Each week during the 2023-24 NBA season, we will take a deeper dive into some of the league’s biggest storylines in an attempt to determine whether the trends are based more in fact or fiction moving forward.
This week’s topic: The Pascal Siakam trade was no big deal
This week’s Toronto Raptors‘ trade of Pascal Siakam has its on-court ramifications, vaulting the Indiana Pacers into fringe championship contention, but the biggest impact of the deal could come in the summer.
The ripple effects from Siakam’s move will not only rock Toronto’s rebuild but also the 2024 trade deadline, draft and free agency class, including any team currently carving a pathway to offseason salary-cap space.
First, the trade itself: Folks around the league believe the Raptors could have traded Siakam for significantly more last season than the package they received Wednesday, containing Bruce Brown, Jordan Nwora, Kira Lewis Jr., Indiana’s 2024 and 2026 (top-four protected) first-round draft picks and the worst 2024 first-round draft pick from the Houston Rockets, Los Angeles Clippers, Oklahoma City Thunder or Utah Jazz.
While that may sound like a significant haul, there were whispers that the two 2024 first-round picks are more window dressing than they appear, since this year’s draft is considered to be the weakest in years.
Or, as one source told Yahoo Sports, “The worst draft maybe ever.”
That same source added, “The big draft comes in 2025,” when true seniors and anyone who uses the final year of COVID fifth-year eligibility will both fill out the field, and we are beginning to see plenty of evidence to support that belief. The Phoenix Suns, who dealt the farm for Kevin Durant this past February, are the only team since the summer of 2022 to trade a 2025 first-round draft pick. That is 16 months — or an NBA lifetime — that 29 teams have held closely to picks that could become Cooper Flagg or another top talent.
Of the eight teams that will not or are unlikely to retain their 2025 first-round pick, only the Heat and 76ers 76ers did not include it in a blockbuster, and theirs were respectively an amendment to create flexibility in Miami‘s pursuit of a star and the premature shedding of Al Horford‘s $109 million contract in Philadelphia.
The Knicks, Pelicans, Thunder, Spurs and Jazz could all have at least as many as three first-round picks in 2025. Some began planning when a double-draft seemed possible in 2025 and will benefit from a deeper draft anyhow. Keep an eye on how loosely teams trade their 2024 first-rounders and how tightly they cling to them for 2025 leading into the Feb. 8 deadline, when Murray may be the biggest name available again. In one form or another, 14 of the league’s 30 first-rounders in 2024 have already changed hands at least once.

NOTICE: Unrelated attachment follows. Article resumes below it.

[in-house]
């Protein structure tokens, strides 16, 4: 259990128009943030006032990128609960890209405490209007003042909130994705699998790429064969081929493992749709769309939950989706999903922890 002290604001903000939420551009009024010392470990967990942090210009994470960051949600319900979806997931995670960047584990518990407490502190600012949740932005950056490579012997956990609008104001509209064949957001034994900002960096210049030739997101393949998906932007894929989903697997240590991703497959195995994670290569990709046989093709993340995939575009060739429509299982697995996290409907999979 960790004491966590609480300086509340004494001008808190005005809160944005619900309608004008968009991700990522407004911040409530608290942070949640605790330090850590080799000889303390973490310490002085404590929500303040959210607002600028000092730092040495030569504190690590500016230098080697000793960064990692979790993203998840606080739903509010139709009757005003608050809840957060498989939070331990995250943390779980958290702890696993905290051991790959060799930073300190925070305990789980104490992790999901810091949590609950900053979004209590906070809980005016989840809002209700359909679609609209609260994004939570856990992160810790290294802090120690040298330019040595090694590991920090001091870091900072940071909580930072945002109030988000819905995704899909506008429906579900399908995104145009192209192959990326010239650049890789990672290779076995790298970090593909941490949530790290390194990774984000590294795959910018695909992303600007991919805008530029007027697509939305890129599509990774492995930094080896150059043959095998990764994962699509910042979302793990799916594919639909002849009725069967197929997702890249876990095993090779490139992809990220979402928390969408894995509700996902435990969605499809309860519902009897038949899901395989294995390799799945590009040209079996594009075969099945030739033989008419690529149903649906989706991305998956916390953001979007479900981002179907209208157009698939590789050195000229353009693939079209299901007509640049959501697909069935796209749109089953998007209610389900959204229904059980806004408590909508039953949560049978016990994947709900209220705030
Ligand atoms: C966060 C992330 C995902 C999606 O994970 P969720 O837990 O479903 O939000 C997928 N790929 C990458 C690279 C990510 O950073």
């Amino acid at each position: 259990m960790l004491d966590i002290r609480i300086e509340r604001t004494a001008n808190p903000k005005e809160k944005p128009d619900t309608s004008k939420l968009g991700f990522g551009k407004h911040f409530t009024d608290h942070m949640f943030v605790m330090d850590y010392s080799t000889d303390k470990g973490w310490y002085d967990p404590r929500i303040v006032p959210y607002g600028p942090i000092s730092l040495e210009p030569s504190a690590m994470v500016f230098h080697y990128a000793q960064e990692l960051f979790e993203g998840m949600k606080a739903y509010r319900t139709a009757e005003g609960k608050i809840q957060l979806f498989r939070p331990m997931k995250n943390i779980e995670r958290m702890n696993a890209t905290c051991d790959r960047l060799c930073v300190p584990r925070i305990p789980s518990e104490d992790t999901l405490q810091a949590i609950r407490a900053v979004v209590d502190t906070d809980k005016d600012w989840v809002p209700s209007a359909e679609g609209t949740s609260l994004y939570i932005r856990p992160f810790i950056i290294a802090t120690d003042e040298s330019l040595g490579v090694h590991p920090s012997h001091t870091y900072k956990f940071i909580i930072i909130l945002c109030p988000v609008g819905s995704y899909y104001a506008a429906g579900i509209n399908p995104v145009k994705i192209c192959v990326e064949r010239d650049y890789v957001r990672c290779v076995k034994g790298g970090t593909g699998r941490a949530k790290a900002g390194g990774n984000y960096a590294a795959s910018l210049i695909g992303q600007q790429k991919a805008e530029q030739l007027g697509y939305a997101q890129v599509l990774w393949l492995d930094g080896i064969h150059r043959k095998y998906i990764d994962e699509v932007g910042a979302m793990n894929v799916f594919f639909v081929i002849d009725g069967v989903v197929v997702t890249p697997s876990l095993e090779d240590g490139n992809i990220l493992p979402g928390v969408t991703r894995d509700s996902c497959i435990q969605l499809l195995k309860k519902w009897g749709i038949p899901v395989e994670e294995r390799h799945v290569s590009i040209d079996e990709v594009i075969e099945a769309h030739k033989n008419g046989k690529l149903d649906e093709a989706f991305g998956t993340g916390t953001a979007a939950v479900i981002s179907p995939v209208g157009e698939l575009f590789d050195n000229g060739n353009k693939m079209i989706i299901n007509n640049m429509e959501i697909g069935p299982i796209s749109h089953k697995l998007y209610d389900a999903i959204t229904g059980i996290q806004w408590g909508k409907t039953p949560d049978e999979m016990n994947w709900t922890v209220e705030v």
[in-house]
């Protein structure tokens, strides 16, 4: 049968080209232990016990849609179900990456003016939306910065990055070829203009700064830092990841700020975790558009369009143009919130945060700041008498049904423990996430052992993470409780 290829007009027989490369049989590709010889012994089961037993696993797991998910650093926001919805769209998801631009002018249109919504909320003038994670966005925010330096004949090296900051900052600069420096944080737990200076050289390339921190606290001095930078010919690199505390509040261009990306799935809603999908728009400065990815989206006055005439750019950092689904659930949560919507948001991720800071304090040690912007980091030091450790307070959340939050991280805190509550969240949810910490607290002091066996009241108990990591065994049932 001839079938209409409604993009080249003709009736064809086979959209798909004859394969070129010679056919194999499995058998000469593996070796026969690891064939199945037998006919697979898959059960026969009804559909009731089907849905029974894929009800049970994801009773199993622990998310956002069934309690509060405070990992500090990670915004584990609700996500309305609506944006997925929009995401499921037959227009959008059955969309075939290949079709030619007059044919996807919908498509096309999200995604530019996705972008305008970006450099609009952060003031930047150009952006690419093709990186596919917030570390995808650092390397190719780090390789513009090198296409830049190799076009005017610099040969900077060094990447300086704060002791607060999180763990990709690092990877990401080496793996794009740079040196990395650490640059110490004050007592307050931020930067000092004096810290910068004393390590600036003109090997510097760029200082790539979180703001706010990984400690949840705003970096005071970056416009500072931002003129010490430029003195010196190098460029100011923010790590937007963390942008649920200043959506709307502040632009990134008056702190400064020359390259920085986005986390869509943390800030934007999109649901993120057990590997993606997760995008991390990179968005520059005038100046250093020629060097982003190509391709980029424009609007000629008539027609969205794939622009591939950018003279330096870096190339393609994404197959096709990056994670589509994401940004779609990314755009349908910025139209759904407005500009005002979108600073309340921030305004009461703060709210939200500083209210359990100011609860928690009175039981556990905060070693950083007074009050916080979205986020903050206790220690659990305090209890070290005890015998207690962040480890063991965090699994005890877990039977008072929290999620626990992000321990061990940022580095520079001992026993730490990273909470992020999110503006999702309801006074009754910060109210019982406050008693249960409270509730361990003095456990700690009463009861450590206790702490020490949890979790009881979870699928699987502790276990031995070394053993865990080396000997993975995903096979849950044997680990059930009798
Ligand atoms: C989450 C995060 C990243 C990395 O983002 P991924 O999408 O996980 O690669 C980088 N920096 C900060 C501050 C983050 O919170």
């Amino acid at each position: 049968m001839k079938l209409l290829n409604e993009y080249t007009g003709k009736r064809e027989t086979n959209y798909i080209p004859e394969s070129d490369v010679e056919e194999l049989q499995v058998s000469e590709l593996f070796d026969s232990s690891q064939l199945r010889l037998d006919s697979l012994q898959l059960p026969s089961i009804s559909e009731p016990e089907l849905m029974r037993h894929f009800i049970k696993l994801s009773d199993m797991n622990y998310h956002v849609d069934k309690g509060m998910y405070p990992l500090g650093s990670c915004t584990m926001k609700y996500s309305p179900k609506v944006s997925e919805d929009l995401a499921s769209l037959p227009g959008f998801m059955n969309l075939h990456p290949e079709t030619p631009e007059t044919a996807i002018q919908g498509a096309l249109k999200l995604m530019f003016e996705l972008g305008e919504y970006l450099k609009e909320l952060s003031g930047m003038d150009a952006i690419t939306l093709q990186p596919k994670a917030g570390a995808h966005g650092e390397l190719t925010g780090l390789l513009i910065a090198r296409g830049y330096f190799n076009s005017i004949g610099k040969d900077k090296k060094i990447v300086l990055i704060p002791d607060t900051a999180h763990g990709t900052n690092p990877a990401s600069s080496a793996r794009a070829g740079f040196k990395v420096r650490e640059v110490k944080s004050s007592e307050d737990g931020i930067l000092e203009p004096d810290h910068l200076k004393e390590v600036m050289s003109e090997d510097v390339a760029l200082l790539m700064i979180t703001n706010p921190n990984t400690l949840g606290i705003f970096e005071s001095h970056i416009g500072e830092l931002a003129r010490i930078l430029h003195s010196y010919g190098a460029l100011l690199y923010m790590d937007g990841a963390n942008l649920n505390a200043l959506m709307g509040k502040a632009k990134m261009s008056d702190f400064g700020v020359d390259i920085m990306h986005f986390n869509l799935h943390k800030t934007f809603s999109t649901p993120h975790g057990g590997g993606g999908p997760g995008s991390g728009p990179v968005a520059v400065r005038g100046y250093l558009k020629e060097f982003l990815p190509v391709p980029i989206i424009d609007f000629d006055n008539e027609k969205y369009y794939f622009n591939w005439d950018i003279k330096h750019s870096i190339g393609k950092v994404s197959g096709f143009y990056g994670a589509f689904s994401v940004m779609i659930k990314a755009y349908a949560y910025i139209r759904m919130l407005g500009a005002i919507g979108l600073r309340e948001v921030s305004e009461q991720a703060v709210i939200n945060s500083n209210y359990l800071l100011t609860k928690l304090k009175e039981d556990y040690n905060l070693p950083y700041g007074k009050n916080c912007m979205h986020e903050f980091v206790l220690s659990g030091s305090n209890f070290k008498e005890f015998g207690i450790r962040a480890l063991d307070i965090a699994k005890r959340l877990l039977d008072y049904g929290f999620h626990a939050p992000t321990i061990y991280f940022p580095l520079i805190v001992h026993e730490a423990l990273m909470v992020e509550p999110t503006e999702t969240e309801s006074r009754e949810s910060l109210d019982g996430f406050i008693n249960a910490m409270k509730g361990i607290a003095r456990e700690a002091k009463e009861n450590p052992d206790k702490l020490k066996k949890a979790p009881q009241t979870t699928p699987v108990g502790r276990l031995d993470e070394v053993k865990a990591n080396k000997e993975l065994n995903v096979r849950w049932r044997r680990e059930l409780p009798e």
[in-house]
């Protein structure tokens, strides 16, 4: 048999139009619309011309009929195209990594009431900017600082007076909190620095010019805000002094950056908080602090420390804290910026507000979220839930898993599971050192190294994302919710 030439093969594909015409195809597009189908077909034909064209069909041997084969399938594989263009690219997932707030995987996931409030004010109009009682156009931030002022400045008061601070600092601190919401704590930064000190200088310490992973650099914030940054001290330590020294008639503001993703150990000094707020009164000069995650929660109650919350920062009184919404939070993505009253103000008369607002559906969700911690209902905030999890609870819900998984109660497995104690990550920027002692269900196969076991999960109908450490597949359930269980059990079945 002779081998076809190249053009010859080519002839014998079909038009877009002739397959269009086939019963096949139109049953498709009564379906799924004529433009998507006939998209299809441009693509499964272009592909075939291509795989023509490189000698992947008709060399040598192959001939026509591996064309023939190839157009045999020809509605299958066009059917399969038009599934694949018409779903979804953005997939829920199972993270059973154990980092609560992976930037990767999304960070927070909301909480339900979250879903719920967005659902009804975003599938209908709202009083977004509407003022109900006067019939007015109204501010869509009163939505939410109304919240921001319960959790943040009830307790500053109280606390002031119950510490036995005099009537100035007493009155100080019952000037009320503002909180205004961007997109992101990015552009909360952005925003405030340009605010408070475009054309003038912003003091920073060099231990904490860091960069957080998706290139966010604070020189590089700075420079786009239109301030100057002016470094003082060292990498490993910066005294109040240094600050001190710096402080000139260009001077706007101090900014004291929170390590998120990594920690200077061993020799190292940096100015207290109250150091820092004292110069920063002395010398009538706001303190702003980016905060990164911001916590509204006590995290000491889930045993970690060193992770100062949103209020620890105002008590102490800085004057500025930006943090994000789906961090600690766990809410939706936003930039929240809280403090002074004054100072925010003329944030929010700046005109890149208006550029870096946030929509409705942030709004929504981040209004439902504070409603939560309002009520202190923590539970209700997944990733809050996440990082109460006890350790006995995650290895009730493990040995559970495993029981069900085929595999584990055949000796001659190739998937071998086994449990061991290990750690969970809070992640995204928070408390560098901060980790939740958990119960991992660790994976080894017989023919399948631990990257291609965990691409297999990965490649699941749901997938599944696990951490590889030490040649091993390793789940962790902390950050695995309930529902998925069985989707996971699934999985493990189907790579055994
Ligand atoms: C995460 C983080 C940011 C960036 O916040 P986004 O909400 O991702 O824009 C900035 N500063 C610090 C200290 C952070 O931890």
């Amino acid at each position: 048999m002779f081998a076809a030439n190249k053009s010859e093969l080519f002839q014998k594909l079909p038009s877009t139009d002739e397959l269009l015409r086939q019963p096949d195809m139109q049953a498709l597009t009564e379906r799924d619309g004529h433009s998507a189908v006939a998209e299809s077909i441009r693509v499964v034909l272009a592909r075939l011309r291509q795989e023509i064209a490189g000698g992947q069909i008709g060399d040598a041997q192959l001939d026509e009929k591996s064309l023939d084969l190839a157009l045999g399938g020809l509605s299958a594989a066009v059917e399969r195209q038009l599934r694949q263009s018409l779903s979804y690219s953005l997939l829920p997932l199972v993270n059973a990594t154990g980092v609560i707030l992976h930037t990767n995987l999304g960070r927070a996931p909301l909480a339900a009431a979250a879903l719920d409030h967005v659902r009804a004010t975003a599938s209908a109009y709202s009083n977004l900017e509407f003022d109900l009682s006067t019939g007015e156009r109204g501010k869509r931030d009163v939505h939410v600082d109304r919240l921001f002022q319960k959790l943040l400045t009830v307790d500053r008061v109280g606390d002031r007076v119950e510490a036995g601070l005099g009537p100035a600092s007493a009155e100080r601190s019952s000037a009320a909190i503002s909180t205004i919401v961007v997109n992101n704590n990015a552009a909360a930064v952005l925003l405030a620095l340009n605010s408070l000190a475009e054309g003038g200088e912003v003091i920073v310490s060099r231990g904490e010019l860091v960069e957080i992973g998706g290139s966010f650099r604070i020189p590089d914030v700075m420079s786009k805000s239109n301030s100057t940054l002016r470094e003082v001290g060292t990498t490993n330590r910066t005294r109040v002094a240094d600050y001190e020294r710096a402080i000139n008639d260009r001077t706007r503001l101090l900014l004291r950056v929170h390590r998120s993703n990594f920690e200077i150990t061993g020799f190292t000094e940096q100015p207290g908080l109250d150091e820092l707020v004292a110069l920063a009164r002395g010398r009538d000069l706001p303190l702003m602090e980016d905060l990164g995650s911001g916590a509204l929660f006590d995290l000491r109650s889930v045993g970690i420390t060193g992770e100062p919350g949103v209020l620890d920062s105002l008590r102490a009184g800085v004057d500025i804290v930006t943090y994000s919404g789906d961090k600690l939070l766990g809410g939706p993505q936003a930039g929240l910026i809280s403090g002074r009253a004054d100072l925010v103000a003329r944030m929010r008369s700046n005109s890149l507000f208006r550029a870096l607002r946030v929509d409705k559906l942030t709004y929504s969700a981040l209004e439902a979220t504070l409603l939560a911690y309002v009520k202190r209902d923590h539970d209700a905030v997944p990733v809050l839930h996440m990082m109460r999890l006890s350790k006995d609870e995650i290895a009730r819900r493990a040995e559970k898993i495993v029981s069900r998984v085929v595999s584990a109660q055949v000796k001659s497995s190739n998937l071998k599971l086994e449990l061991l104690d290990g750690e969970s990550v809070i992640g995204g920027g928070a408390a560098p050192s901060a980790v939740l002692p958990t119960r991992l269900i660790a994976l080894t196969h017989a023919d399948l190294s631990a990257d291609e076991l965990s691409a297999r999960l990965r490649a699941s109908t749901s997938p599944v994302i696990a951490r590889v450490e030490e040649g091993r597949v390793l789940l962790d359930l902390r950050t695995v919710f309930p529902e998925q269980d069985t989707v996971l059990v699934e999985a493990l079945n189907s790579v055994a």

Another interesting wrinkle: The Pelicans have a choice between the Lakers‘ 2024 and 2025 first-round picks, and they will almost surely opt for next year’s selection, but by waiting until the last possible moment to decide, New Orleans prevents Los Angeles from including its 2024 pick in a trade at this year’s deadline.
It is also notable that Charlotte, Detroit, Portland and Washington — four of the five worst teams in the league — all have incentive to tank again next season, when each has tied an outgoing 2025 first-round pick to lottery protections. Toronto, Utah and Golden State should all be motivated to make the playoffs this season, ridding themselves of lottery-protected first-rounders in 2024 rather than risk losing one in 2025.
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Toronto’s recent trades of Siakam and OG Anunoby remove two of the biggest names from the 2024 free-agency market, assuming the Pacers and Knicks respectively sign each to the large extensions he expects. They were almost certainly the two best 20-somethings expected to be available to teams with cap space.
Now, the biggest names include LeBron James, Paul George, Jrue Holiday, James Harden and DeMar DeRozan. All but DeRozan are expected to stay put in the summer, and he might find his next landing spot by the deadline. The market will then turn to names like Tobias Harris, Nicolas Claxton and a steep drop-off.
Even if those stars wanted to change teams in July, five of the seven teams currently projected to be able to create significant cap space — the Hornets, Pistons, Spurs, Jazz and Wizards — are not exactly premier destinations. That leaves the Sixers and Magic fighting for … who exactly? Those teams may now be more willing to forego the chance to create maximum cap space in favor of more immediate help at the deadline.
Determination: Fiction. The Siakam deal was bigger than you think, just not the way you might have thought.